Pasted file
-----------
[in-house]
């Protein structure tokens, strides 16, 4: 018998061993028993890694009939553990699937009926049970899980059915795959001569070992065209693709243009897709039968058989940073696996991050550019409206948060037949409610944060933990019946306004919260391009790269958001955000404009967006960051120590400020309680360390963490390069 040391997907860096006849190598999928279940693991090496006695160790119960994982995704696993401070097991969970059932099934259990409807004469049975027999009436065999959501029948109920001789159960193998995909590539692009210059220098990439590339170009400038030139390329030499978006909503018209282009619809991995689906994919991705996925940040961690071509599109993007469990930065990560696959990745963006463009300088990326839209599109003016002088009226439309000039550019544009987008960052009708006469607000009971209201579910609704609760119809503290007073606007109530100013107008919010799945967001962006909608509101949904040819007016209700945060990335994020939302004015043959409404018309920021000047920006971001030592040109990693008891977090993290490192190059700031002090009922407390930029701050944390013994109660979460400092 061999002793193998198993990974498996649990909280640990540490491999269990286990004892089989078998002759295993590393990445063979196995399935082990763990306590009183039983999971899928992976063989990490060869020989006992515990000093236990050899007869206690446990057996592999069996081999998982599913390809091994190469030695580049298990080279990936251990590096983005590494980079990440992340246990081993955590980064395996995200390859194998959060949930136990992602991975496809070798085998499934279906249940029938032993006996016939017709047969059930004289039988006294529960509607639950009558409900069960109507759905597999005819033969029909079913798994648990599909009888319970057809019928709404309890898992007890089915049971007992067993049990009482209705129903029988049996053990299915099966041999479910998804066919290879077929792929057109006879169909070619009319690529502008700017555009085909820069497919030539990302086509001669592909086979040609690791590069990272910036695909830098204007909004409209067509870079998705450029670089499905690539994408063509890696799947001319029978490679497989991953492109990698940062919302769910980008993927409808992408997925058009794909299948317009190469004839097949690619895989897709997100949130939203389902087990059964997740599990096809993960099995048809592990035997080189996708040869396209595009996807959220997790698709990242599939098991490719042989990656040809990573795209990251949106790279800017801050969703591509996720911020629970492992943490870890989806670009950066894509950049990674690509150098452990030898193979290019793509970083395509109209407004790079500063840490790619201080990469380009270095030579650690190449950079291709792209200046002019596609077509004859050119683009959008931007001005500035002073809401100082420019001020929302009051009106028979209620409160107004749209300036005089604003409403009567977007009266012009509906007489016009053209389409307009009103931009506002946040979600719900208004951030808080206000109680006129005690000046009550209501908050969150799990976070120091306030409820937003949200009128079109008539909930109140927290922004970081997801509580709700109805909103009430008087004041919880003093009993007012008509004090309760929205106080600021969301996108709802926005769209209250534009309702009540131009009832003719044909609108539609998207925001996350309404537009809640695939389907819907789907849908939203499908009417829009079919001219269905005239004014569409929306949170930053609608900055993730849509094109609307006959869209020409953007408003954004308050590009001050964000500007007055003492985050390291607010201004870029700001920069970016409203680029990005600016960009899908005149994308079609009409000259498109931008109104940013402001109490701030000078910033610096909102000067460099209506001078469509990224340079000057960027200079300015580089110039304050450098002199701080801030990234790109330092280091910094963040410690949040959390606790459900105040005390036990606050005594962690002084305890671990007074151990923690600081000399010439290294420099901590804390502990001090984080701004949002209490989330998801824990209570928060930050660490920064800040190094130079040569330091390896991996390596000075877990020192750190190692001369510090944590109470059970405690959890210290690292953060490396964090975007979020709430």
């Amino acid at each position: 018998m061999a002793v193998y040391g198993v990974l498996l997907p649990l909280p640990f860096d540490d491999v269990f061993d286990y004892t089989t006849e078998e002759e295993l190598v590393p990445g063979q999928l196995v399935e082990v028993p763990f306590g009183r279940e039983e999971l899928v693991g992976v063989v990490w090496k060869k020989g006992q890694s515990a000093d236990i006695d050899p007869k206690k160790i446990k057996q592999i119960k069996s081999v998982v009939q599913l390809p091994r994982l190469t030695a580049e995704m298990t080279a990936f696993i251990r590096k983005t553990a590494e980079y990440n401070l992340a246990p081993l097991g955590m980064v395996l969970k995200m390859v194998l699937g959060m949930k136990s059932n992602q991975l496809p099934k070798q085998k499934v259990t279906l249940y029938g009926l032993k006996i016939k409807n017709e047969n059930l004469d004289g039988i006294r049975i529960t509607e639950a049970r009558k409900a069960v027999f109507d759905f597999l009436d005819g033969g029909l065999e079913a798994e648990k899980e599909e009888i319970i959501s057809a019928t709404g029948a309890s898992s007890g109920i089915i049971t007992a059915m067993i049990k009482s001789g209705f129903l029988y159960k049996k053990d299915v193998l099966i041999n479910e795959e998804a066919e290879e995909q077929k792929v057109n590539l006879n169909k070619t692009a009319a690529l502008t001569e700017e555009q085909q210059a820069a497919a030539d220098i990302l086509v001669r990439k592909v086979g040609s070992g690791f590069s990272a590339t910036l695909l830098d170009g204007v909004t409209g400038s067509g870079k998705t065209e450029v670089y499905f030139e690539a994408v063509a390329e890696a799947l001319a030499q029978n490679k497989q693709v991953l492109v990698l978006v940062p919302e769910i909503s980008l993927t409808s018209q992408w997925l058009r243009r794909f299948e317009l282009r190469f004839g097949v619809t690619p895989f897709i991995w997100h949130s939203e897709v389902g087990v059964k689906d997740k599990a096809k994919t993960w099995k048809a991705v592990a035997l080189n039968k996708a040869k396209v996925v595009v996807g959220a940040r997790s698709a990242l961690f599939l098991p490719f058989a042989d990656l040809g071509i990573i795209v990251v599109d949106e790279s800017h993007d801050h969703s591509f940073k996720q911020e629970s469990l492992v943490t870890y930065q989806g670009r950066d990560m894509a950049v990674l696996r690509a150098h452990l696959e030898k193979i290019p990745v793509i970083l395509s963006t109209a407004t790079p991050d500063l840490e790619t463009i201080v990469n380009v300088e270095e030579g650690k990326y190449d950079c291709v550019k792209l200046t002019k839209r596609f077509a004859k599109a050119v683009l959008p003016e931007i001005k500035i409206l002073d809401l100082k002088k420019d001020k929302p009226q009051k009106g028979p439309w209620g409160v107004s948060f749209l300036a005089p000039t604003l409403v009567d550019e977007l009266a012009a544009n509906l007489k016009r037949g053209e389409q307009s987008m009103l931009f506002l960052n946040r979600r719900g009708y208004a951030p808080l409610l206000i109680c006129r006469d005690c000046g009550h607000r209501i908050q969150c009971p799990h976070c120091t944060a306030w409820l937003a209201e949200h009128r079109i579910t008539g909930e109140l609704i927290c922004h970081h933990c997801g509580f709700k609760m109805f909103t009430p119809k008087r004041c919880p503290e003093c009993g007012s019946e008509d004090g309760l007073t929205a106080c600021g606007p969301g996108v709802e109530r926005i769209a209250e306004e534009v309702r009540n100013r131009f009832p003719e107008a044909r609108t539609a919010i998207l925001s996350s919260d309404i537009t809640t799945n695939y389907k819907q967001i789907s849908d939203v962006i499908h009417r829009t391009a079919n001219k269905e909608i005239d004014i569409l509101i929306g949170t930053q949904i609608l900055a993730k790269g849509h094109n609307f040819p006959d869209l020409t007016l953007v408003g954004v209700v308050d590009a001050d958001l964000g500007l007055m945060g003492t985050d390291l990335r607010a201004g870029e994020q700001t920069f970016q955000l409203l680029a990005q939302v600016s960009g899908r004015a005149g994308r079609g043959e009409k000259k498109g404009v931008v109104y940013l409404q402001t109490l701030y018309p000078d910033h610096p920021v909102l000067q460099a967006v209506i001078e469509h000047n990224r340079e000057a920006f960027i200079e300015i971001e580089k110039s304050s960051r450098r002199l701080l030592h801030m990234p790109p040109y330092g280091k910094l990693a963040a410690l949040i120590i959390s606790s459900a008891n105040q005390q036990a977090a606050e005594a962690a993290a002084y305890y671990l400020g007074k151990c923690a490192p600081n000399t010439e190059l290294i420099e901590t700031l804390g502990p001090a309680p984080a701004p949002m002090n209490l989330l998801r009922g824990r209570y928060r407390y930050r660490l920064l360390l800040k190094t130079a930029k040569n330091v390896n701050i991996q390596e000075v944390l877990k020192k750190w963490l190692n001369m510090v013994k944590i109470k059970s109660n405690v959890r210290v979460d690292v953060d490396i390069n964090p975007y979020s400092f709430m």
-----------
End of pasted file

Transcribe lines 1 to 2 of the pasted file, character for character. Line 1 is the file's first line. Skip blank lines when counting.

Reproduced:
[in-house]
């Protein structure tokens, strides 16, 4: 018998061993028993890694009939553990699937009926049970899980059915795959001569070992065209693709243009897709039968058989940073696996991050550019409206948060037949409610944060933990019946306004919260391009790269958001955000404009967006960051120590400020309680360390963490390069 040391997907860096006849190598999928279940693991090496006695160790119960994982995704696993401070097991969970059932099934259990409807004469049975027999009436065999959501029948109920001789159960193998995909590539692009210059220098990439590339170009400038030139390329030499978006909503018209282009619809991995689906994919991705996925940040961690071509599109993007469990930065990560696959990745963006463009300088990326839209599109003016002088009226439309000039550019544009987008960052009708006469607000009971209201579910609704609760119809503290007073606007109530100013107008919010799945967001962006909608509101949904040819007016209700945060990335994020939302004015043959409404018309920021000047920006971001030592040109990693008891977090993290490192190059700031002090009922407390930029701050944390013994109660979460400092 061999002793193998198993990974498996649990909280640990540490491999269990286990004892089989078998002759295993590393990445063979196995399935082990763990306590009183039983999971899928992976063989990490060869020989006992515990000093236990050899007869206690446990057996592999069996081999998982599913390809091994190469030695580049298990080279990936251990590096983005590494980079990440992340246990081993955590980064395996995200390859194998959060949930136990992602991975496809070798085998499934279906249940029938032993006996016939017709047969059930004289039988006294529960509607639950009558409900069960109507759905597999005819033969029909079913798994648990599909009888319970057809019928709404309890898992007890089915049971007992067993049990009482209705129903029988049996053990299915099966041999479910998804066919290879077929792929057109006879169909070619009319690529502008700017555009085909820069497919030539990302086509001669592909086979040609690791590069990272910036695909830098204007909004409209067509870079998705450029670089499905690539994408063509890696799947001319029978490679497989991953492109990698940062919302769910980008993927409808992408997925058009794909299948317009190469004839097949690619895989897709997100949130939203389902087990059964997740599990096809993960099995048809592990035997080189996708040869396209595009996807959220997790698709990242599939098991490719042989990656040809990573795209990251949106790279800017801050969703591509996720911020629970492992943490870890989806670009950066894509950049990674690509150098452990030898193979290019793509970083395509109209407004790079500063840490790619201080990469380009270095030579650690190449950079291709792209200046002019596609077509004859050119683009959008931007001005500035002073809401100082420019001020929302009051009106028979209620409160107004749209300036005089604003409403009567977007009266012009509906007489016009053209389409307009009103931009506002946040979600719900208004951030808080206000109680006129005690000046009550209501908050969150799990976070120091306030409820937003949200009128079109008539909930109140927290922004970081997801509580709700109805909103009430008087004041919880003093009993007012008509004090309760929205106080600021969301996108709802926005769209209250534009309702009540131009009832003719044909609108539609998207925001996350309404537009809640695939389907819907789907849908939203499908009417829009079919001219269905005239004014569409929306949170930053609608900055993730849509094109609307006959869209020409953007408003954004308050590009001050964000500007007055003492985050390291607010201004870029700001920069970016409203680029990005600016960009899908005149994308079609009409000259498109931008109104940013402001109490701030000078910033610096909102000067460099209506001078469509990224340079000057960027200079300015580089110039304050450098002199701080801030990234790109330092280091910094963040410690949040959390606790459900105040005390036990606050005594962690002084305890671990007074151990923690600081000399010439290294420099901590804390502990001090984080701004949002209490989330998801824990209570928060930050660490920064800040190094130079040569330091390896991996390596000075877990020192750190190692001369510090944590109470059970405690959890210290690292953060490396964090975007979020709430």